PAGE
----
A Woman to Know: Zitkala-Ša
|Julia Carpenter||Mar 4, 2016|
There is no great, there is no small. — Zitkala-Ša
Zitkala ("Red Bird") wrote throughout the early 20th century on tribal rights, Native American identity, missionary-given names (her own was Gertrude Simmons-Bonnin), paganism and more. She wrote operas. She founded the National Council of American Indians in 1926. She collected stories in "Old Indian Legends," "American Indian Stories" and other stories.
But first, she documented her childhood. She wrote about school, and the religion of her family, and the moment when she was forever separated from her mother and put on a train East:
Wrapped in my heavy blanket, I walked with my mother to the carriage that was soon to take us to the iron horse. I was happy. I met my playmates, who were also wearing their best thick blankets. We showed one another our new beaded moccasins, and the width of the belts that girdled our new dresses. Soon we were being drawn rapidly away by the white man's horses. When I saw the lonely figure of my mother vanish in the distance, a sense of regret settled heavily upon me. I felt suddenly weak, as if I might fall limp to the ground. I was in the hands of strangers whom my mother did not fully trust. I no longer felt free to be myself, or to voice my own feelings. The tears trickled down my cheeks, and I buried my face in the folds of my blanket. Now the first step, parting me from my mother, was taken, and all my belated tears availed nothing.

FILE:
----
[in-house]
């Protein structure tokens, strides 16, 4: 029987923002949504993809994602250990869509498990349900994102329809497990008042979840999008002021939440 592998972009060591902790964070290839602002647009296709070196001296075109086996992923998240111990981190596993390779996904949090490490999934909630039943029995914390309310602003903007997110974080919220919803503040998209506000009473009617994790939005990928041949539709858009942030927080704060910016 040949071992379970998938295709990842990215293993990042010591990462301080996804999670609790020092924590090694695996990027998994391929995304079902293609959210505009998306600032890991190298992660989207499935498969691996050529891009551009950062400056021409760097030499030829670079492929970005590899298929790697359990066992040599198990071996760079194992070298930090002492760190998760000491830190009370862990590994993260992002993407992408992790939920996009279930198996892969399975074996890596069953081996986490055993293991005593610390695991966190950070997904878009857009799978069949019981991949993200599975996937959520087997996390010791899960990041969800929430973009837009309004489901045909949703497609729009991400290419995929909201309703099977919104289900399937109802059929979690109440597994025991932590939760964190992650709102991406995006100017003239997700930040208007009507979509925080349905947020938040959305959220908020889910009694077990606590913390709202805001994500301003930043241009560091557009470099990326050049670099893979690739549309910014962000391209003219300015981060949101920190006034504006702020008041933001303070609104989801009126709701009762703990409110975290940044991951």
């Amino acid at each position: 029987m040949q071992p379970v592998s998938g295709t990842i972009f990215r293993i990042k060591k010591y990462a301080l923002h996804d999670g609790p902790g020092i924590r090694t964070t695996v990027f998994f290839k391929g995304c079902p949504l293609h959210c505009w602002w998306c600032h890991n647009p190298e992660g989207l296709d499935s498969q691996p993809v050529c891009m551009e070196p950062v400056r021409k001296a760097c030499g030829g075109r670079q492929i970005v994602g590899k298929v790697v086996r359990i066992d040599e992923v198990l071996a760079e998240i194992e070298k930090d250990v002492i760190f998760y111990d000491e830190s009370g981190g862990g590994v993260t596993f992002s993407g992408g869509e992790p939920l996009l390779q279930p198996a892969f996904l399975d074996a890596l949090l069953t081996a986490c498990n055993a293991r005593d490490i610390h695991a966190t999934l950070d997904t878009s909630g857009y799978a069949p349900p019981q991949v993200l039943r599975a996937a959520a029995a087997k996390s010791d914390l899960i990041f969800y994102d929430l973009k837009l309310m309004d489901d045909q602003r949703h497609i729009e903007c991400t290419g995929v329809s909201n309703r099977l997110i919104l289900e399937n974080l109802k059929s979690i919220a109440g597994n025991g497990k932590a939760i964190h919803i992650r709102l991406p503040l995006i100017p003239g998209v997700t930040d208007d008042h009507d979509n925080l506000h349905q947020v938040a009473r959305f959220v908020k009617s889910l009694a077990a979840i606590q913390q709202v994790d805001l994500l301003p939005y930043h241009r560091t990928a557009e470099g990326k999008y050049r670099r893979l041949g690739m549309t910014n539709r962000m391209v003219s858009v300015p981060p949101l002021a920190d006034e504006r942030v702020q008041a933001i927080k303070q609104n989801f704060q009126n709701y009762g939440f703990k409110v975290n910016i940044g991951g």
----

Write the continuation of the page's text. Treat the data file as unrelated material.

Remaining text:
Add to your reading list:
American Indian Stories, Legends and Other Classics (Zitkala-Ša)
The School Days of an Indian Girl (Zitkala-Ša)
Impressions of an Indian Childhood (Zitkala-Ša)
The Great Spirit (Zitkala-Ša)
A Warrior's Daughter (Zitkala-Ša)
Why I am a Pagan (Zitkala-Ša)
The Widespread Enigma of Blue-Star Woman (Zitkala-Ša)
American Indian Women: Telling Their Lives (Gretchen M. Bataille and Kathleen M. Sands)
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